disclosure. If your comments responsive to this AD contain commercial
or financial information that is customarily treated as private, that
you actually treat as private, and that is relevant or responsive to
this AD, it is important that you clearly designate the submitted
comments as CBI. Please mark each page of your submission containing
CBI as ``PROPIN.'' The FAA will treat such marked submissions as
confidential under the FOIA, and they will not be placed in the public
docket of this AD. Submissions containing CBI should be sent Doug
Rudolph, Aviation Safety Engineer, FAA, General Aviation & Rotorcraft
Section, International Validation Branch, 901 Locust, Room 301, Kansas
City, MO 64106. Any commentary that the FAA receives which is not
specifically designated as CBI will be placed in the public docket for
The European Union Aviation Safety Agency (EASA), which is the
Technical Agent for the Member States of the European Union, has issued
EASA AD 2021-0189-E, dated August 9, 2021 (referred to after this as
``the MCAI''), to address an unsafe condition on ELPROP 3-1-1P
propellers that are installed on, but not limited to, AERO Models AT-
3R100 and AT-4LSA airplanes. The MCAI states:
Occurrences have been reported of finding cracks on the
propeller hub during service inspections. Cracks were detected on
the propeller hub surface, near the blade attachment bolt holes and
in the blade root area.
This condition, if not detected and corrected, could lead to
loss of the propeller blade with consequent loss of control of the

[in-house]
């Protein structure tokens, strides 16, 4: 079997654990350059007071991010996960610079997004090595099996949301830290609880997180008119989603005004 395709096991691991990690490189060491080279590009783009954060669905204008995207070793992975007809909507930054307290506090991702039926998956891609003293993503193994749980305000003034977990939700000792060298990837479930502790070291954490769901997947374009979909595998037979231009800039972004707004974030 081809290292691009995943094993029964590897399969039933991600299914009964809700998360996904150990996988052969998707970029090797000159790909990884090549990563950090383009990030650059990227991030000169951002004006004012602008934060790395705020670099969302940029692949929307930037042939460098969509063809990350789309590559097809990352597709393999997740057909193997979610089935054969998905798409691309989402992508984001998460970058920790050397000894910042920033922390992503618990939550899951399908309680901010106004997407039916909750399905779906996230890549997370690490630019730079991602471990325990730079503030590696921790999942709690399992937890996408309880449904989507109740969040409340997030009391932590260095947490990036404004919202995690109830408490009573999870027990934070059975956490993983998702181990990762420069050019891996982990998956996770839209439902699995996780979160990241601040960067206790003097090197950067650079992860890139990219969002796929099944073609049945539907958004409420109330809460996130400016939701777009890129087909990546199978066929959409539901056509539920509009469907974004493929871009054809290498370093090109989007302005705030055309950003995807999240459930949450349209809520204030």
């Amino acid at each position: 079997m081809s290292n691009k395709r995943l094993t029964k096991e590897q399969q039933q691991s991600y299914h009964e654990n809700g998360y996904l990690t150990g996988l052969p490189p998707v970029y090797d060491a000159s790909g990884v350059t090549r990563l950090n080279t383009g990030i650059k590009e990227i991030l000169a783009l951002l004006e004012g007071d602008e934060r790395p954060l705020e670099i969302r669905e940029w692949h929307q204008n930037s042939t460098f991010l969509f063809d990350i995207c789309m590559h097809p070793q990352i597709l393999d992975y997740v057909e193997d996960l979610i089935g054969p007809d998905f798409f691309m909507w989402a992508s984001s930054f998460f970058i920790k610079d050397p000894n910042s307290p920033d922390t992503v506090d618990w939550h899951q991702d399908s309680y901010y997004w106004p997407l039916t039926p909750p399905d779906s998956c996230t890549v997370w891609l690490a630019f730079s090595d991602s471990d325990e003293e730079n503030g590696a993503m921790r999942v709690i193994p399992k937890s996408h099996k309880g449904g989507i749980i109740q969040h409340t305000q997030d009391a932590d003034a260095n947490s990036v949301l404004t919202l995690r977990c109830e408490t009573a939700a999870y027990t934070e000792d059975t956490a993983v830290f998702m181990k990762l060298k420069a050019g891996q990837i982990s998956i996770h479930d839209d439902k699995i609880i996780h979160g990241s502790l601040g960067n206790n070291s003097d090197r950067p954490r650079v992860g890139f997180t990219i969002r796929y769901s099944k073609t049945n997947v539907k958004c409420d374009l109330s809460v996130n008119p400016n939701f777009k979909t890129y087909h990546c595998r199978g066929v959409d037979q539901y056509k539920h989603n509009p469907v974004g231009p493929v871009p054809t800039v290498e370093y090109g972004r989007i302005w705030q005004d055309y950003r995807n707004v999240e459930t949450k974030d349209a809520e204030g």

To address this unsafe condition, AERO issued [mandatory service
bulletin] MSB EPB.01.B to provide inspection instructions for
certain propellers, and EASA issued Emergency AD 2009-0134-E to
require repetitive detailed visual inspections of those propeller
hubs and, depending on findings, replacement.
Since that [EASA] AD was issued, additional occurrences were
reported of finding propeller hub cracks. Prompted by these
findings, AERO issued MSB EPB.02.B applicable to propellers with s/n
3E.089 and higher.
For the reason described above, this [EASA] AD retains the
requirements of EASA Emergency AD 2009-0134-E, which is superseded,
and expands the Applicability to all propeller s/n.
You may examine the MCAI in the AD docket at https://www.regulations.gov
by searching for and locating Docket No. FAA-2021-0782.
Related Service Information Under 1 CFR Part 51
The FAA reviewed AERO Mandatory Service Bulletin (MSB) EPB.01.B,
Issue 1, dated May 14, 2009, which applies to propellers with serial
numbers 3E.001 through 3E.088; and AERO MSB EPB.02.B, Issue 1, dated
July 20, 2021, which applies to propellers with serial numbers 3E.089
and larger. This service information specifies procedures for
inspecting the propeller hub for cracks and contacting the design
approval holder for corrective action. This service information is
reasonably available because the interested parties have access to it
through their normal course of business or by the means identified in
This product has been approved by the aviation authority of another
country, and is approved for operation in the United States. Pursuant
to the FAA's bilateral agreement with this State of Design Authority,
it has notified the FAA of the unsafe condition described in the MCAI
and service information referenced above. The FAA is issuing this AD
because it has determined the unsafe condition described previously is
likely to exist or develop on other products of the same type design.
This AD requires accomplishing the actions specified in the service
information already described.
Differences Between This AD and the MCAI
The MCAI applies to the Model AT-4LSA airplane, and this AD does
not because it does not have an FAA type certificate.
Justification for Immediate Adoption and Determination of the Effective
Section 553(b)(3)(B) of the Administrative Procedure Act (APA) (5